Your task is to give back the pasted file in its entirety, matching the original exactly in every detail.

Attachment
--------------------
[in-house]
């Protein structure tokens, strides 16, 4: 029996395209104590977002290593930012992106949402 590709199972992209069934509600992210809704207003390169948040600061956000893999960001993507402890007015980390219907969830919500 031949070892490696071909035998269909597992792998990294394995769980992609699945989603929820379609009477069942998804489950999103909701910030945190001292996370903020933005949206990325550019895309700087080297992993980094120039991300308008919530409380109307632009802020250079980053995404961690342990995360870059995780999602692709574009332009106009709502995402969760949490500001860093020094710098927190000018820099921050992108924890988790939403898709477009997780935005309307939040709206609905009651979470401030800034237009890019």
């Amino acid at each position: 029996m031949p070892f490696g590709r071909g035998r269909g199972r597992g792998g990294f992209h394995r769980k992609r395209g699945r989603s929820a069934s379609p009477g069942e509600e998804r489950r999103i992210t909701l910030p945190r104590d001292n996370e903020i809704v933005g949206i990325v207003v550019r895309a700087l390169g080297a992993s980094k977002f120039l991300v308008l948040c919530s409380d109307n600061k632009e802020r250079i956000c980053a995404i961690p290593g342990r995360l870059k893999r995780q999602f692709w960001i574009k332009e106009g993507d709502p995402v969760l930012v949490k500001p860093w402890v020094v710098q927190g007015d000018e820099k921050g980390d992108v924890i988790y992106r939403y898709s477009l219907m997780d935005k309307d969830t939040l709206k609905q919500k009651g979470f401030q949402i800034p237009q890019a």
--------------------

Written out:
[in-house]
């Protein structure tokens, strides 16, 4: 029996395209104590977002290593930012992106949402 590709199972992209069934509600992210809704207003390169948040600061956000893999960001993507402890007015980390219907969830919500 031949070892490696071909035998269909597992792998990294394995769980992609699945989603929820379609009477069942998804489950999103909701910030945190001292996370903020933005949206990325550019895309700087080297992993980094120039991300308008919530409380109307632009802020250079980053995404961690342990995360870059995780999602692709574009332009106009709502995402969760949490500001860093020094710098927190000018820099921050992108924890988790939403898709477009997780935005309307939040709206609905009651979470401030800034237009890019």
């Amino acid at each position: 029996m031949p070892f490696g590709r071909g035998r269909g199972r597992g792998g990294f992209h394995r769980k992609r395209g699945r989603s929820a069934s379609p009477g069942e509600e998804r489950r999103i992210t909701l910030p945190r104590d001292n996370e903020i809704v933005g949206i990325v207003v550019r895309a700087l390169g080297a992993s980094k977002f120039l991300v308008l948040c919530s409380d109307n600061k632009e802020r250079i956000c980053a995404i961690p290593g342990r995360l870059k893999r995780q999602f692709w960001i574009k332009e106009g993507d709502p995402v969760l930012v949490k500001p860093w402890v020094v710098q927190g007015d000018e820099k921050g980390d992108v924890i988790y992106r939403y898709s477009l219907m997780d935005k309307d969830t939040l709206k609905q919500k009651g979470f401030q949402i800034p237009q890019a």